Dissecting interacting molecular populations by FRET


  • György Vámosi,

    1. Cell Biology and Signaling Research Group of the Hungarian Academy of Sciences, University of Debrecen, H-4032 Debrecen, Nagyerdei krt. 98, Hungary
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  • Sándor Damjanovich,

    1. Cell Biology and Signaling Research Group of the Hungarian Academy of Sciences, University of Debrecen, H-4032 Debrecen, Nagyerdei krt. 98, Hungary
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  • János Szöllősi

    Corresponding author
    1. Cell Biology and Signaling Research Group of the Hungarian Academy of Sciences, University of Debrecen, H-4032 Debrecen, Nagyerdei krt. 98, Hungary
    2. Department of Biophysics and Cell Biology, Research Center for Molecular Medicine, University of Debrecen, Egyetem square 1, H-4010 Debrecen, Hungary
    • Department of Biophysics and Cell Biology, Medical and Health Science Center, University of Debrecen, POB39, H-4012 Debrecen, Hungary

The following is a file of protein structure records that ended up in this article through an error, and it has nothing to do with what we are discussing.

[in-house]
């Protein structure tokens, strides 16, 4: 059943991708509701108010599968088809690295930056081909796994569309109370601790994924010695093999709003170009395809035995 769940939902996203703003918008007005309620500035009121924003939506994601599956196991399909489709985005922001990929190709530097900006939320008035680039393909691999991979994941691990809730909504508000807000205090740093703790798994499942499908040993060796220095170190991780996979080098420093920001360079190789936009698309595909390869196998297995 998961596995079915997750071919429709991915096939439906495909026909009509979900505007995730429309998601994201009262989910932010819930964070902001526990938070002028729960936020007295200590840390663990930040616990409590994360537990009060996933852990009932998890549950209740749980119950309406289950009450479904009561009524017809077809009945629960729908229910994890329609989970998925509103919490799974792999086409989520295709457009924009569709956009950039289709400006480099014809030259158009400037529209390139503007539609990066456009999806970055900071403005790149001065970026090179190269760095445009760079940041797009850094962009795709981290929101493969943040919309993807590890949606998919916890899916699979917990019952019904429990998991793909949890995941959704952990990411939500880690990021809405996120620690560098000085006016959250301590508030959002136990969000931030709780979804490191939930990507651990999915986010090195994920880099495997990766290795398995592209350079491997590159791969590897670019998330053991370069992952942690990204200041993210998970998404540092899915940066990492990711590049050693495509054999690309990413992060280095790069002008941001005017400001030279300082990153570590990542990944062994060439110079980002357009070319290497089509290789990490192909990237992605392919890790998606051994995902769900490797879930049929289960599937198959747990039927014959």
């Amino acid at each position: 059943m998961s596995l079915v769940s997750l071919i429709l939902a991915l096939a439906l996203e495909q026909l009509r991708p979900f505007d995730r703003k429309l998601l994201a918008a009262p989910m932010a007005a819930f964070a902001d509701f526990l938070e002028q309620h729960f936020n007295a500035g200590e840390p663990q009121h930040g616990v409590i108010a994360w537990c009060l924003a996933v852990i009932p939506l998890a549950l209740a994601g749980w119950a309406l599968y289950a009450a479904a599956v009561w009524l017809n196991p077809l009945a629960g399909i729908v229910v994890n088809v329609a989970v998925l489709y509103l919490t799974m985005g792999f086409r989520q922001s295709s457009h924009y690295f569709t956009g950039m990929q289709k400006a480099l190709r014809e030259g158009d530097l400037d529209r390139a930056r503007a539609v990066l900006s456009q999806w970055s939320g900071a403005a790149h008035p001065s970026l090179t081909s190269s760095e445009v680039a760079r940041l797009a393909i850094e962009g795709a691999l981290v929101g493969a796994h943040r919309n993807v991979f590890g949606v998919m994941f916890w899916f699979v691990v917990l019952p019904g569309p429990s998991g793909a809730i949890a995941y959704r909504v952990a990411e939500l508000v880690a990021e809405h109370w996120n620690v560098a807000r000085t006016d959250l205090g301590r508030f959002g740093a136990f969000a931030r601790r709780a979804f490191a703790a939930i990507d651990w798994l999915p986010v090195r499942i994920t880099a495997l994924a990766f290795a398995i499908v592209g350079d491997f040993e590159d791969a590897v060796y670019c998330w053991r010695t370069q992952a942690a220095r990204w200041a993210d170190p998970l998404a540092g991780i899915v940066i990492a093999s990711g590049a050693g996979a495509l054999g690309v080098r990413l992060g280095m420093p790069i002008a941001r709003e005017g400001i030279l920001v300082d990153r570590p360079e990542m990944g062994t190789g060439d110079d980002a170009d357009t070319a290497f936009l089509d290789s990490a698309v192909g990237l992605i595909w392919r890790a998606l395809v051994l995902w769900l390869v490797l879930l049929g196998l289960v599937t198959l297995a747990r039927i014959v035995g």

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Fluorescence resonance energy transfer (FRET) (1), which used to be a biophysical technique strictly for specialists a few decades ago, has become a standard tool to study molecular conformation, interactions, and colocalization at the nanometer scale in cell biology and related fields (2–9). This penetration is exemplified by new editions of cell biology textbooks covering FRET among classical methods such as coimmunoprecipitation or magnetic resonance (MR) (10). The increased popularity of FRET is due to several factors including the availability of brighter, more photostable dyes, quantum dots, and color variants of fluorescent proteins, and the development of new features, add-ons and dedicated hardware and software that are available for commercial microscopes (11) and flow cytometers (12), and facilitate the smooth application of FRET techniques. In addition to the fact that FRET measurements can be applied to detect molecular associations (2–9, 13), the FRET phenomenon can be used to improve spectral characteristics of luminescent probes to be utilized in cytometry (14, 15). In this commentary we will address two concerns frequently encountered in FRET imaging: the need for being able to dissect molecular populations displaying different FRET efficiencies (16), and the surmounting of artifacts that may arise due to molecular diffusion during the FRET experiment (17, 18).